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Dwarf Mallow

Malva neglecta

Please keep in mind that it is illegal to uproot a plant without the landowner's consent and care should be taken at all times not to damage wild plants. Wild plants should never be picked for pleasure and some plants are protected by law.
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Plant Profile

Flowering Months:
Malvaceae (Mallow)
Life Cycle:
Maximum Size:
30 centimetres tall
Fields, gardens, roadsides, wasteland.

Pink, 5 petals
Flowers appear in clusters of 2 to 5, each having 1 inch long stalks. They are pale pink and have darker veins. The 5 petals are square-tipped with rounded edges. The 5 green, pointed sepals are hidden behind the petals. Pink styles. White stamens. Pollinated by flies and bees.
A flat, round, smooth, sparsely hairy fruit. 1-seeded. The seeds mature from July to October.
An annual plant with long-stalked, alternate, dark green, kidney-shaped leaves, up to 7cm long. 5 to 9 rounded lobes. The lobes are toothed.
Other Names:
Buttonweed, Cheeseplant, Cheeseweed, Common Mallow, Dwarf Malva, Roundleaf Mallow.
Frequency (UK):

Other Information


Malva neglecta, also known as Common Mallow or Dwarf Mallow, is a herbaceous perennial plant in the Malvaceae family. It is native to Europe and Asia and is widely naturalized in North America. The plant typically grows to be around 1 feet tall and has hairy, lobed leaves and small, pale pink or white flowers. It is often considered a weed, as it is known to grow in disturbed areas such as roadsides, gardens and fields. It can grow in a variety of soil types, and prefers full sun to partial shade. It flowers from early summer to fall. It has similar uses as other species in the Malva genus, it has been used in traditional medicine to treat various ailments.


Dwarf mallow, also known as Malva neglecta, is a common weed that is native to Europe and Asia. It is a member of the Malvaceae family, which includes other plants such as hibiscus and okra. Although it is often considered a nuisance weed, dwarf mallow has a number of interesting properties and potential uses.

Description and Habitat

Dwarf mallow is a low-growing annual or biennial plant that typically reaches a height of only 10 to 30 centimeters. It has a shallow taproot and produces multiple stems that branch out from the base of the plant. The leaves are rounded and lobed, with a distinct heart-shaped base. The flowers are small, pink or white, and have five petals. They bloom from May to October.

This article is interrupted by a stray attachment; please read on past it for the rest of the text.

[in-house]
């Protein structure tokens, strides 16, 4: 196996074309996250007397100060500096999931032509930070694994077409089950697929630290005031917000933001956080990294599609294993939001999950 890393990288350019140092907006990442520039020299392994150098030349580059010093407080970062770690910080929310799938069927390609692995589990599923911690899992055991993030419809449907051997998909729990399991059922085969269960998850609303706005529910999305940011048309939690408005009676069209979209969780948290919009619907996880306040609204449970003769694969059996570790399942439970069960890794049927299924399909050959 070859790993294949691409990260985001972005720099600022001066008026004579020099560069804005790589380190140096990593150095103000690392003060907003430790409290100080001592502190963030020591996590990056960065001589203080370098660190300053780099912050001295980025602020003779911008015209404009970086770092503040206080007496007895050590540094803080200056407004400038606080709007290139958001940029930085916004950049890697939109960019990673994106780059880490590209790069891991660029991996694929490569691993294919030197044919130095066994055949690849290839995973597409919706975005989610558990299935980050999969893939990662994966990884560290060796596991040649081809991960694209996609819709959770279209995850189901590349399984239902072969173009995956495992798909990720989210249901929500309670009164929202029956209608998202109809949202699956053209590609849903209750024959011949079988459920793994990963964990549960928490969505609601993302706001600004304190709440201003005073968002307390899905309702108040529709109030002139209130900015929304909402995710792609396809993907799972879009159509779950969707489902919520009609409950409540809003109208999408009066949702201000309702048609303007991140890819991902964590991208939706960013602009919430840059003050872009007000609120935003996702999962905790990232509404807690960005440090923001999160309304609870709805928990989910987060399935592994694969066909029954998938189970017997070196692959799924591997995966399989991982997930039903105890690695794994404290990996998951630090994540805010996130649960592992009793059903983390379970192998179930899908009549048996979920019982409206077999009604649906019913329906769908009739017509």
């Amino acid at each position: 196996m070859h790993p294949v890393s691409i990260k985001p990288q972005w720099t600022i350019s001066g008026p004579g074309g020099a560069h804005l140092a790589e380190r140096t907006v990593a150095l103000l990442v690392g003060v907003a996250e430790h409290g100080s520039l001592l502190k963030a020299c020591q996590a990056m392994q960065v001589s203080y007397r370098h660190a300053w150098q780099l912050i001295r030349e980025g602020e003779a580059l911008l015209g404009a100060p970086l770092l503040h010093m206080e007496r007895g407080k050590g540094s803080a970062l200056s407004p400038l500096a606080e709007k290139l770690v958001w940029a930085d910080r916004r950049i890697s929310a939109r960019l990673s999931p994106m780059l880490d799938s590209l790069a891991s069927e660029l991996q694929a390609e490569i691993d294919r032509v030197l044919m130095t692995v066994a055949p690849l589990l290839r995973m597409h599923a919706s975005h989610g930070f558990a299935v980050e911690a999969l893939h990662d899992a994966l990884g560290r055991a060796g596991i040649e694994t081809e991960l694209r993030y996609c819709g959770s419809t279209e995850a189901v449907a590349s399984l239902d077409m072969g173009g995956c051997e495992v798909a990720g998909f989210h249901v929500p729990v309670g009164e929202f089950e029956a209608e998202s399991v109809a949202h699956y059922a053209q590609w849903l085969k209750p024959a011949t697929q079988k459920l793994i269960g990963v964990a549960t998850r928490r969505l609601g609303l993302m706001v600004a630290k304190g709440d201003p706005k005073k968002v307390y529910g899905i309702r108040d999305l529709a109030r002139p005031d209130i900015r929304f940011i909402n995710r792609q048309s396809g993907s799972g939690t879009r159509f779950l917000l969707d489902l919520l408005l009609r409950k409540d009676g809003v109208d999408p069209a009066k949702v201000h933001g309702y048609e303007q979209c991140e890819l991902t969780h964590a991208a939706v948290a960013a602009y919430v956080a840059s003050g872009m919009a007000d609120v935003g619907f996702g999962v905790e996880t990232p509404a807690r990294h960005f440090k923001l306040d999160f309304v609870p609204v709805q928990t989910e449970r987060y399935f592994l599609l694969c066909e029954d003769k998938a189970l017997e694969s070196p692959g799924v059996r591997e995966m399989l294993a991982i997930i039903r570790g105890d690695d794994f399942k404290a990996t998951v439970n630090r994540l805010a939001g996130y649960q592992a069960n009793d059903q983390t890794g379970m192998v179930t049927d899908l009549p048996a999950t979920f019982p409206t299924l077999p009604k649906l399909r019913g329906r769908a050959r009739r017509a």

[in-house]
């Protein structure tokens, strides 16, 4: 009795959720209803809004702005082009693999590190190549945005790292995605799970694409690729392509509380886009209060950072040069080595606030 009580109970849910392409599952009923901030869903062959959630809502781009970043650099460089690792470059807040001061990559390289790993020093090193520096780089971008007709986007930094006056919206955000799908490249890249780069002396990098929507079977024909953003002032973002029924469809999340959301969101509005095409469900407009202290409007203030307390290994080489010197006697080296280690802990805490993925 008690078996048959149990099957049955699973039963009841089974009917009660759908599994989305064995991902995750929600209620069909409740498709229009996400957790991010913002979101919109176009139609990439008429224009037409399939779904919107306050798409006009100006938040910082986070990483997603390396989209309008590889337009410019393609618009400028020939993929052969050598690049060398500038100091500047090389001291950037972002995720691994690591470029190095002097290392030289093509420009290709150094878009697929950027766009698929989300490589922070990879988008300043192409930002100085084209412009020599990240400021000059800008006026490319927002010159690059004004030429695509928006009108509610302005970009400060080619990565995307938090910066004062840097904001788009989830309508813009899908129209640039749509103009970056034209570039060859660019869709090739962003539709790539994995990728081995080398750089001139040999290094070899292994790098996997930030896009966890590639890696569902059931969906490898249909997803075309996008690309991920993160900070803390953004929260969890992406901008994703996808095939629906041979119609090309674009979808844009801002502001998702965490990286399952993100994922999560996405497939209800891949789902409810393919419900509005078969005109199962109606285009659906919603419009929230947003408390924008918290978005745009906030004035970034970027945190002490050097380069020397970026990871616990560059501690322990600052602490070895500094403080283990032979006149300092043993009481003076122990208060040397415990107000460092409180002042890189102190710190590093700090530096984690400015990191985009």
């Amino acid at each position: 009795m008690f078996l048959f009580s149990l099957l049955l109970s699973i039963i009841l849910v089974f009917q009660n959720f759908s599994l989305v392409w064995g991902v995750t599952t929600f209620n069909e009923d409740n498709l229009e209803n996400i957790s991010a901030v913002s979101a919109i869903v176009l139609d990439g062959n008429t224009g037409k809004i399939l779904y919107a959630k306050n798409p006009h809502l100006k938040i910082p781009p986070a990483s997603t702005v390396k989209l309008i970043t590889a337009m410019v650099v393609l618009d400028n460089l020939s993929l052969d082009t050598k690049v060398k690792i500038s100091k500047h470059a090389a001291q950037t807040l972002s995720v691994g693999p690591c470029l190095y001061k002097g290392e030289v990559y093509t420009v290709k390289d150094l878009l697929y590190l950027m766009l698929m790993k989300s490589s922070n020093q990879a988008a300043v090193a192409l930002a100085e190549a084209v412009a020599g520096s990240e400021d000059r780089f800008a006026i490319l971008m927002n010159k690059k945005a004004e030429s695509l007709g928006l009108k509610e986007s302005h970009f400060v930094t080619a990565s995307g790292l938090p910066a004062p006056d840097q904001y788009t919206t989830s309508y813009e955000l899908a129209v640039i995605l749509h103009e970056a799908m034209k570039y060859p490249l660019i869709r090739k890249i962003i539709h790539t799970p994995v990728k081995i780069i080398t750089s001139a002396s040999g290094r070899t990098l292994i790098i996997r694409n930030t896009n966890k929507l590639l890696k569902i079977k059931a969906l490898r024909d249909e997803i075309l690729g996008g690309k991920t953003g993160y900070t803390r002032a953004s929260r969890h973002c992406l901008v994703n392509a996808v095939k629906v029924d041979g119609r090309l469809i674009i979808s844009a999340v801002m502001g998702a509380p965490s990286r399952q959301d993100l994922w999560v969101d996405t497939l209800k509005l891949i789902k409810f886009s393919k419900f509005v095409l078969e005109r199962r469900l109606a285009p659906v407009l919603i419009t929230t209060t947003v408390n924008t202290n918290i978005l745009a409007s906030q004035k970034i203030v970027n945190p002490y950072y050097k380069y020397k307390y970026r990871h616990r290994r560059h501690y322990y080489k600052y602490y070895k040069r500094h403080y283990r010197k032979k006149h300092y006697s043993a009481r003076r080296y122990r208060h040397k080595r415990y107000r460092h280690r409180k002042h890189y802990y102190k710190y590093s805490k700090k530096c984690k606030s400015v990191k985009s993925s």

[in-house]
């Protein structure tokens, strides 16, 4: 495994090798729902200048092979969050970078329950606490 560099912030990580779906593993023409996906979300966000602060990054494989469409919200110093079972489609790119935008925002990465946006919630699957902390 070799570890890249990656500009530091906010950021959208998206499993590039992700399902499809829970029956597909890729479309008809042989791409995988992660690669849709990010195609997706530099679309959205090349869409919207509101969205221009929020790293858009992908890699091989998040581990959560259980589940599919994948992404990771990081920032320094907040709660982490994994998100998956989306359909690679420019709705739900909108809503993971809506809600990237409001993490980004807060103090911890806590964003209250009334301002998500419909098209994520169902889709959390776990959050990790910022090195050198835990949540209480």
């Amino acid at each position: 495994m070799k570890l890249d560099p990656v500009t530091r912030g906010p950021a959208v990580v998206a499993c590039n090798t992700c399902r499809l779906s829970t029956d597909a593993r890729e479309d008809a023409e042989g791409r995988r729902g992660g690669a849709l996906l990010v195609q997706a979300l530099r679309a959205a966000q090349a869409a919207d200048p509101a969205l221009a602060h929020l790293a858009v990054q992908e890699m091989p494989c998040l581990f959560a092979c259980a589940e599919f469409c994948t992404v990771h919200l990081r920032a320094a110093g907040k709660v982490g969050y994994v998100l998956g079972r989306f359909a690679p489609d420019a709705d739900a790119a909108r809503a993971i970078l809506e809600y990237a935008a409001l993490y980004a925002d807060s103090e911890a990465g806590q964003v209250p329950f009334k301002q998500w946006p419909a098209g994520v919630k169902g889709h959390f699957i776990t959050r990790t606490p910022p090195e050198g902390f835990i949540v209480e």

Dwarf mallow is found in a wide range of habitats, including fields, waste areas, gardens, and roadsides. It thrives in disturbed soils and can tolerate both wet and dry conditions.

Traditional Uses

Dwarf mallow has a long history of use in traditional medicine. In Europe, it has been used as a remedy for coughs, colds, and digestive problems. In China, it has been used to treat inflammation, fever, and urinary tract infections. The plant contains mucilage, which is a type of sticky substance that can soothe irritated tissues.

Modern Uses

Dwarf mallow has a number of potential uses in modern medicine and agriculture. Some studies have shown that the plant has anti-inflammatory and antioxidant properties, which could make it useful in the treatment of a range of conditions, including arthritis and cancer.

In addition, dwarf mallow has been shown to have potential as a feed supplement for livestock. The plant is high in protein and other nutrients, and could be a useful addition to animal feed.

Dwarf mallow is also being studied as a potential crop for use in phytoremediation. Phytoremediation is a process in which plants are used to remove pollutants from the soil. Dwarf mallow has been shown to be effective in removing heavy metals such as lead and cadmium from contaminated soils.